Fort Myers author shared countless letters with Mister Rogers.

They weren’t neighbors, but Mary Manz Simon considered Mister Rogers to be a friend. In fact, they were pen pals.


The two corresponded for almost a decade, starting after Simon interviewed the TV personality for a 1994 article in Christian Parenting Today magazine. That led to many cards and letters and even a few visits to Fred Rogers’ Pittsburgh studio, where she chatted with him in his office and saw him taping his iconic children’s TV series, "Mister Rogers’ Neighborhood."


"The friendship just kind of grew," says Simon, 71, of Fort Myers. "He was just a remarkable person."


Rogers died in 2003, but now he’s back on people's minds with the new Tom Hanks movie "A Beautiful Day in the Neighborhood." It opened Thursday at movie theaters nationwide.


Related: Tom Hanks knows just how to play Fred Rogers, even though he rarely watched Mister Rogers’ neighborhood



Simon has seen the movie twice now, including a Wednesday red-carpet screening in Pittsburgh, and she’s pleased with how Hanks portrayed her friend.


"He’s not quite as thin as Fred," she says. "But he does have that pacing down and that’s the key. Fred had a very measured way of speaking."


Simon worked with Rogers and his TV team off and on over the years, including consulting them about product development and marketing (she also worked with the new movie’s marketing team).


She and Rogers bonded, she says, over their Christian values and mutual love of children. Simon is an early childhood educator, a marketing consultant and a children’s author who’s sold millions of books.


She’s glad people are thinking about Mister Rogers again. She says he offers a lot to think about these days, including the country's ongoing discussion about kindness, hope and decency.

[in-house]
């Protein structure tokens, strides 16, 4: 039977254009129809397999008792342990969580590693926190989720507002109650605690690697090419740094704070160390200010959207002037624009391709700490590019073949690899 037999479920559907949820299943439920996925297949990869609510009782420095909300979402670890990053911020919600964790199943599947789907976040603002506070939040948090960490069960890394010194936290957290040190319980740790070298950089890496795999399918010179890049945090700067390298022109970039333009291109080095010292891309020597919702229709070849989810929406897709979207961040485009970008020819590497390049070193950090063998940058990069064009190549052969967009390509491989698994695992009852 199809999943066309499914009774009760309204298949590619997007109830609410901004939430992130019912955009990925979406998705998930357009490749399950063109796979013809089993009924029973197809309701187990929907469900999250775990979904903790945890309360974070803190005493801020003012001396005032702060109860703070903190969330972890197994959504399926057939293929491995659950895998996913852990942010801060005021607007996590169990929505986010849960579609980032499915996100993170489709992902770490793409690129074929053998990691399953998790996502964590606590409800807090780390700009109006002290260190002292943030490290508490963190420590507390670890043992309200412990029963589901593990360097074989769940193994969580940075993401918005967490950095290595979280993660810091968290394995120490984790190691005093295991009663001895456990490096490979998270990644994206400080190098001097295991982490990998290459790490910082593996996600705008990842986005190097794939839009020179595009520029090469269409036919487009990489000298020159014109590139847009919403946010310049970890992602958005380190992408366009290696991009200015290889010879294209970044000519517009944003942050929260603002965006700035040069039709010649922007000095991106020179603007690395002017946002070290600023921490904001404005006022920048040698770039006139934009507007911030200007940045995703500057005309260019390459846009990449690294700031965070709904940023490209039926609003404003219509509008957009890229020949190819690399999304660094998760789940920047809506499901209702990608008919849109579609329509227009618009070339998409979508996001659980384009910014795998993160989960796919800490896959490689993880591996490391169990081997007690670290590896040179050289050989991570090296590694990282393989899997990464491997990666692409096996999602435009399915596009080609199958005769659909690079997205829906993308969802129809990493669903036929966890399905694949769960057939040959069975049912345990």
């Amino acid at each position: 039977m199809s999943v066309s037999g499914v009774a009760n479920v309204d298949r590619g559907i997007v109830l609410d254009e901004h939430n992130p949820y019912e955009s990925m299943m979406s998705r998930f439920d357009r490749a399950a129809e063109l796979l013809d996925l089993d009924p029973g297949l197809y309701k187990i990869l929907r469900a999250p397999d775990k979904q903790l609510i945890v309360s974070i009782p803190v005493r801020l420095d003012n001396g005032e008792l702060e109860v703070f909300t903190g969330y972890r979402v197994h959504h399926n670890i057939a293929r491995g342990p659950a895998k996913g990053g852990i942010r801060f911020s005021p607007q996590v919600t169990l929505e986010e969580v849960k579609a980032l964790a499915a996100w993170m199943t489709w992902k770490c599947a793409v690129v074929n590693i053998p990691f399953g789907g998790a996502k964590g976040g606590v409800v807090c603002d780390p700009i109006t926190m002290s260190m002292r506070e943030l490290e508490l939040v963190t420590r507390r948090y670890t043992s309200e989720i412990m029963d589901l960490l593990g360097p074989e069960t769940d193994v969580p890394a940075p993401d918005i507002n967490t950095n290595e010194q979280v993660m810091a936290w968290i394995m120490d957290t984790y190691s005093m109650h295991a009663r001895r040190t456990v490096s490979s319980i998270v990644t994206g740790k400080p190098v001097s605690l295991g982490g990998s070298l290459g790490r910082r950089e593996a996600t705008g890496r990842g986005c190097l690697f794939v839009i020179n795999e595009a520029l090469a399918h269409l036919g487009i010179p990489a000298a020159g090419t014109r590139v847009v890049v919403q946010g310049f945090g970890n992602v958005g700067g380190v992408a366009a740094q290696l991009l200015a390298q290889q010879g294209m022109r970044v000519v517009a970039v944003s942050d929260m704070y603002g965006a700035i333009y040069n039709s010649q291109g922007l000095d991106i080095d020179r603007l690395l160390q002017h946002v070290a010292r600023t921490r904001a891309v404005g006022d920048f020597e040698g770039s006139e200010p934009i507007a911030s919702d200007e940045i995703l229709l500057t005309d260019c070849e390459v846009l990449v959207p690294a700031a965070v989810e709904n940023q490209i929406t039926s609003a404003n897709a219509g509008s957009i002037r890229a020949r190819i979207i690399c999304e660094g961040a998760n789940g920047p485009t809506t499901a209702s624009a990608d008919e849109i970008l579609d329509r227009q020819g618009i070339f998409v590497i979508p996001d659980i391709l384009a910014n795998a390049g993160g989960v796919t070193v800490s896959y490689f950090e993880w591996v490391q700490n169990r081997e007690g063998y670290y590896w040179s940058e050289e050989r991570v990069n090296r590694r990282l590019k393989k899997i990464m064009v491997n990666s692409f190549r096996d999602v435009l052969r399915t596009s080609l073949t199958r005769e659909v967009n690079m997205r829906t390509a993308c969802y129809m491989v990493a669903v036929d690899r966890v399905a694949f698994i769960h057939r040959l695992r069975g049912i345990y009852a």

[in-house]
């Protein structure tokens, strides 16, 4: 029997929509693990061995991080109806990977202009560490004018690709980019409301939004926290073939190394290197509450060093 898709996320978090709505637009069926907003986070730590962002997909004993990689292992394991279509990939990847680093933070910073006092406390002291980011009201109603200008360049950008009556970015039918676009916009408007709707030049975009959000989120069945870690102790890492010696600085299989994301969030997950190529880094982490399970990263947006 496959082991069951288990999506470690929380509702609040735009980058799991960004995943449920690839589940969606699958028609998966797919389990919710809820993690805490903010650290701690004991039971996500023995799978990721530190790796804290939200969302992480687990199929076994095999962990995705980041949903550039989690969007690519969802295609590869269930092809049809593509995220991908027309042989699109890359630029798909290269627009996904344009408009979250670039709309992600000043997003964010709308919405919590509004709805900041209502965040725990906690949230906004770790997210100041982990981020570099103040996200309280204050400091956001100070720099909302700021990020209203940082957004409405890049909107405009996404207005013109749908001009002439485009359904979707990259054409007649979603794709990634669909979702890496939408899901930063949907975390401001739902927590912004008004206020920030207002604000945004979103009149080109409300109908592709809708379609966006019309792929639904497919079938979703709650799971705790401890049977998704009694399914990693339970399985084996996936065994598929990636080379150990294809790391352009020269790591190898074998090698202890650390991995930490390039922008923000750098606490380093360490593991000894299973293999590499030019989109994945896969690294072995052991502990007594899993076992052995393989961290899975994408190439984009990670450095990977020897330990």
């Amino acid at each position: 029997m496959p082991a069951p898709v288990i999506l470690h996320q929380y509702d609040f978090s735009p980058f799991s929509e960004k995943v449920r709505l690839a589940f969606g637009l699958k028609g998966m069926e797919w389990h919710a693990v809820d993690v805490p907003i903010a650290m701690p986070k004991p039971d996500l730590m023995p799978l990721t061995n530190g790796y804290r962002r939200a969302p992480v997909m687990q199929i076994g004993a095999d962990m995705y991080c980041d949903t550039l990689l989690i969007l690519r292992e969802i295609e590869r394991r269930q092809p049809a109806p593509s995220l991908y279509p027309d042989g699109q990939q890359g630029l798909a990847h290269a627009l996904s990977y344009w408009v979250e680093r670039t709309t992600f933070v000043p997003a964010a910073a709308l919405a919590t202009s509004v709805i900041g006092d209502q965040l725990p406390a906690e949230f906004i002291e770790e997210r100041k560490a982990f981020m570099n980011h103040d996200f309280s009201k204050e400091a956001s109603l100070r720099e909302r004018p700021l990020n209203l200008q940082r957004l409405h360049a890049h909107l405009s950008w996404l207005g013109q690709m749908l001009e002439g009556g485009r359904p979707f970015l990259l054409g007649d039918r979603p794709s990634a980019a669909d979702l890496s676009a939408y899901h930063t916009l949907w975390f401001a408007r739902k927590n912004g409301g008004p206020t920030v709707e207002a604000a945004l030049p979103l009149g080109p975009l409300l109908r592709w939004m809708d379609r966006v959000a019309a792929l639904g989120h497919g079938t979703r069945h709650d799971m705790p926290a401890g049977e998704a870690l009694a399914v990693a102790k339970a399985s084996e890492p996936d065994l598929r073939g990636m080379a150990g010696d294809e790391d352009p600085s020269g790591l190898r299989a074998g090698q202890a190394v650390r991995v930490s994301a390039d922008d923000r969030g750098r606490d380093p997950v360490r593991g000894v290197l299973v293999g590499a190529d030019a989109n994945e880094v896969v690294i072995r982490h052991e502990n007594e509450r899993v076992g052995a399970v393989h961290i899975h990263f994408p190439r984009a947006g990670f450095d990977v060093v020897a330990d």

"He cared about core values before we realized, as a nation, that kindness never is extinct," she says. "There’s always a place for kindness and decency."


Simon praised Rogers’ infinite patience with children and his willingness to pause, stop speaking and just listen to what kids were saying. That’s why his TV show became so popular with kids after it debuted in 1968.


Related: Explore Mr. Rogers' real Pennsylvania neighborhoods


"He was kind of like the ultimate parent," she says.


Simon recently showed off her collection of about a dozen letters and cards, where Rogers wrote about family, kids and work in his distinctive handwriting with its big, balloon-like letter "f." The envelopes were often stamped with a red trolley (a nod to the famous trolley on the show).


"What a thoughtful friend you are!" Rogers wrote in one card. "Thank you so much for writing.


"Your next ‘season’ of parenting begins. How blessed Angel and Christy and Matthew are to have you for their Mom!"


Simon didn’t attend Rogers’ funeral, but she says his death hit her hard. "It was a very sad time," she says. "I still miss my friend."


Still, she’s glad the movie is getting people thinking about her pen pal again. She says Hanks and director Marielle Heller did a wonderful, respectful job of capturing her friend on screen.


There was no one else like Fred Rogers, she says. And she cherishes their decade of letters and office meetings.


"He was the most Christ-like person I ever met," Simon says. "You think: Nobody could be that kind. Nobody could be that good. But he was truly a kind person to his core."


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This story originally published to news-press.com, and was shared to other Florida newspapers in the new Gannett Media network.